Bottom line, if we live among other people, especially in intimate proximity like a family, conflict this side of heaven is bound to occur.
So when it comes, how do we deal with conflict? Do we let it rock our world and leave us paralyzed and depressed? Do we try to sweep it under the carpet hoping that it will go away by itself? Do we enter a state of denial and pretend that everything is fine? Do we harbor bitterness in our hearts? All of these are sin because none of these responses imitate how God resolved conflict for us (I’ll come back to that).
All the tools are at our disposal (Fruit of the Spirit, the Bible, the example of Christ). And conflict when viewed as a sovereign opportunity and dealt with God’s way, actually has the potential to bring us many blessings. Few people think about it from this perspective, but I can personally testify to the benefits of God-ordained conflict. It has never been pleasant, but I believe it has added much to my spiritual growth.
- It has increased my tenderness to the pain and affliction of others.
- It has broadened my outlook that life is not as black and white as I often think.
- It has helped me to listen better and understand good perspectives that might differ from mine.
- It has encouraged me to search the Scriptures and be able to better articulate my beliefs.
- It has pushed me out of my comfort zone and increased my faith in God and in His Word.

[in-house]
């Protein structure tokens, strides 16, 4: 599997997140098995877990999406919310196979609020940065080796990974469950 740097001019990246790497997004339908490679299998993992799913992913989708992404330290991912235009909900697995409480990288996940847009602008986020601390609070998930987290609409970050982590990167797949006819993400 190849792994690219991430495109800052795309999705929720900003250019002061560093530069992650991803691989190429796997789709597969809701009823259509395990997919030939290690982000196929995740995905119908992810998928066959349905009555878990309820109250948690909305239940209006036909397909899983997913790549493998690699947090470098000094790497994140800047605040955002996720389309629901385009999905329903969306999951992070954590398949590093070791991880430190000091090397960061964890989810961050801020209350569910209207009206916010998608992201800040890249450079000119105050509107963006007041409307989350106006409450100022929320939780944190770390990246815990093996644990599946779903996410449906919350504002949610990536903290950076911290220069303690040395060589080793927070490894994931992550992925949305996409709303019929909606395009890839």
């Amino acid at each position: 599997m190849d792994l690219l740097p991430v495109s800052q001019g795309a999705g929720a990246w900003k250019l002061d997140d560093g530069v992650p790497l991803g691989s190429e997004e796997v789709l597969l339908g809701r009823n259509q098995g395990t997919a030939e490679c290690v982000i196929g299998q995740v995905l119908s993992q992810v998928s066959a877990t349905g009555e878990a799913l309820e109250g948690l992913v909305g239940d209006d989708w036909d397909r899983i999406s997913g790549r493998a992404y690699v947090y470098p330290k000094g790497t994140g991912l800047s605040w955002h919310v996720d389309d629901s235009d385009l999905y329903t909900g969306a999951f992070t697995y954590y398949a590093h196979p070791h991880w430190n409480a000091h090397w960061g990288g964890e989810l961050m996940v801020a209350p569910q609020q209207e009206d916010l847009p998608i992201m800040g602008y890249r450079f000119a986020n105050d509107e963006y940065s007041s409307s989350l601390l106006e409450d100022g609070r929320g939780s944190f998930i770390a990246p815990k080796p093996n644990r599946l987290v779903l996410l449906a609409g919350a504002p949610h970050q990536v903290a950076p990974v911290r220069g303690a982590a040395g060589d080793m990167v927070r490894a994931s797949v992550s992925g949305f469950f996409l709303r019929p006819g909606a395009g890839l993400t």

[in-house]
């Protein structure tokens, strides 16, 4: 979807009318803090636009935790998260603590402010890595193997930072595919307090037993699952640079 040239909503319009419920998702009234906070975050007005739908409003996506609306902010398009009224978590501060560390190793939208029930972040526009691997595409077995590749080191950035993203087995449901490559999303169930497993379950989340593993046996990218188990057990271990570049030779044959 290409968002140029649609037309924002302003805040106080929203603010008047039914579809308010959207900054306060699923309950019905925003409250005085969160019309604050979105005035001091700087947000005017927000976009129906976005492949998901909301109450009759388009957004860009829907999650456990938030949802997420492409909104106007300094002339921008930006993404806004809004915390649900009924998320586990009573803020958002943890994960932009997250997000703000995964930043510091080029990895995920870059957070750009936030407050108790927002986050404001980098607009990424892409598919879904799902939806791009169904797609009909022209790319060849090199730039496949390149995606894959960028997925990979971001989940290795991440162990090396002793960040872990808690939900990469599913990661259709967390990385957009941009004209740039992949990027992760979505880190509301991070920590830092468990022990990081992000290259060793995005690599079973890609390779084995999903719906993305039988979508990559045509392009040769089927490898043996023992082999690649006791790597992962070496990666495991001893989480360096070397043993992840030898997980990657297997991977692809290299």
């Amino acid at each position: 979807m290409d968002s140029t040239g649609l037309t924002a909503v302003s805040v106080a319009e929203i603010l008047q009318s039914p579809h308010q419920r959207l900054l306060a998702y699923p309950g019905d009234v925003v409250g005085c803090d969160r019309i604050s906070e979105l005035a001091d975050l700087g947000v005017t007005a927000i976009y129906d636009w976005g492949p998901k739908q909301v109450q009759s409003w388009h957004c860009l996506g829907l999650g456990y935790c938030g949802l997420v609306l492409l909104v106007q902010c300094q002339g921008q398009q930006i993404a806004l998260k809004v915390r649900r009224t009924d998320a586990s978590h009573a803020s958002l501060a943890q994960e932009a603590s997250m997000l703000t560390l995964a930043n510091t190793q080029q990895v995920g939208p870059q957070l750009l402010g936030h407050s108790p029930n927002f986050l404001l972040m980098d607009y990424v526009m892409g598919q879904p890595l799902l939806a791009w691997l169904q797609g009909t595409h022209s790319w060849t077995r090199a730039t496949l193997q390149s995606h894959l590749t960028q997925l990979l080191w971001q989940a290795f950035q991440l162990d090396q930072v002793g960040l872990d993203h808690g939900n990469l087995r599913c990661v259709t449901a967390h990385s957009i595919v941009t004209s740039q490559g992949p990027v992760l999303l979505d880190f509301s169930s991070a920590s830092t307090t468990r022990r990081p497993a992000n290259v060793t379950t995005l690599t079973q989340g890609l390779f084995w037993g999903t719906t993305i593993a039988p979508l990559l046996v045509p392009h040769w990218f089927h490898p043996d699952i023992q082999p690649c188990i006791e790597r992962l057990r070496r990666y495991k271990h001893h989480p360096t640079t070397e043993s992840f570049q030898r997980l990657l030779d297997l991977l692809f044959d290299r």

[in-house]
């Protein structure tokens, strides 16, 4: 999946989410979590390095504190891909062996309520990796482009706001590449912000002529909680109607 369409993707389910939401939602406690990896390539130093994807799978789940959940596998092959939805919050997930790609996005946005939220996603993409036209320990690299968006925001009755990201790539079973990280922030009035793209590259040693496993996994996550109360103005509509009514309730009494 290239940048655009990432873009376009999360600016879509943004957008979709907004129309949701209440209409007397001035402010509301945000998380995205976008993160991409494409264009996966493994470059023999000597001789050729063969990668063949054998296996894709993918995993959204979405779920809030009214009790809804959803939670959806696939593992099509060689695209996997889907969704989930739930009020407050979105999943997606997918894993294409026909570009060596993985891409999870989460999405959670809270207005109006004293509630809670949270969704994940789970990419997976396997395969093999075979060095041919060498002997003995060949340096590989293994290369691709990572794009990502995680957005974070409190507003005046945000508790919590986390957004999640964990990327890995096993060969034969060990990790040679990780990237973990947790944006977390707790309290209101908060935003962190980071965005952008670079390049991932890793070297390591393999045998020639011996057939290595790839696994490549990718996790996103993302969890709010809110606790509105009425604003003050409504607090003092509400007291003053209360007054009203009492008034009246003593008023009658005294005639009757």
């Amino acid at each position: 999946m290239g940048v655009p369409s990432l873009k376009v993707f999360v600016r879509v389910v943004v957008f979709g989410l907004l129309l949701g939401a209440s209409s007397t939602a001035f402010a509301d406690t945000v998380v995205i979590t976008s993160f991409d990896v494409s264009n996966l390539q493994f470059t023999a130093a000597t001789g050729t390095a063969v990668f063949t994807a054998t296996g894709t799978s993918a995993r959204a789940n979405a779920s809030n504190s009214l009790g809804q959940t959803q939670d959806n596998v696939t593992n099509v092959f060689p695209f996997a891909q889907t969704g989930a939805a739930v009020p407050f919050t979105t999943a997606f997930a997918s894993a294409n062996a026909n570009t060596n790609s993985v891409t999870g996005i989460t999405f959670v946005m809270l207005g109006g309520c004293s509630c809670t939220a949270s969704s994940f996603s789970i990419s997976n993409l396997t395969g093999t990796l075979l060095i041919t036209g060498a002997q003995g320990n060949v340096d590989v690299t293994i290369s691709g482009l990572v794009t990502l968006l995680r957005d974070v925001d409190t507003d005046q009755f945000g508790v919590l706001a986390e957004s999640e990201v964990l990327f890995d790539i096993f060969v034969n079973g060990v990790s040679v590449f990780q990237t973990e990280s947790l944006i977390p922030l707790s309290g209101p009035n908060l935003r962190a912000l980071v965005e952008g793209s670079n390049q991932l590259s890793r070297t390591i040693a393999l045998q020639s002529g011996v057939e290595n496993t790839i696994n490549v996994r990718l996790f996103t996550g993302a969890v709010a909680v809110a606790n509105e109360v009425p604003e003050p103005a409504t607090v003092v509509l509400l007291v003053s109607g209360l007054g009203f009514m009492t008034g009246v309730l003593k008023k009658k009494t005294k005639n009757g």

- It has taught me to work harder to be a more effective communicator to express my feelings.
- It has helped me consider other people more important than myself.
- It has helped me understand that relationships are more important than the conflict and compromising (when biblically appropriate) is more important than being right.
- It has increased my love for unity.
- It has manifested the love and power and forgiveness of God both received and extended.
- It has taught me that my desires and plans do not lie at the center of the world.
- And in many cases, when resolved correctly, it has even strengthened the specific relationship.
3. Dealing With Conflict
So once we understand the benefits of conflict and the need to resolve conflict, the next logical question is how do we resolve conflict in a way that most honors our Lord? The third point on your sermon outline.
Oftentimes when we are in conflict we almost always seek to resolve the matter in one of three ways. The first two are wrong and self-defeating. The last one is biblical, effective and God-honoring.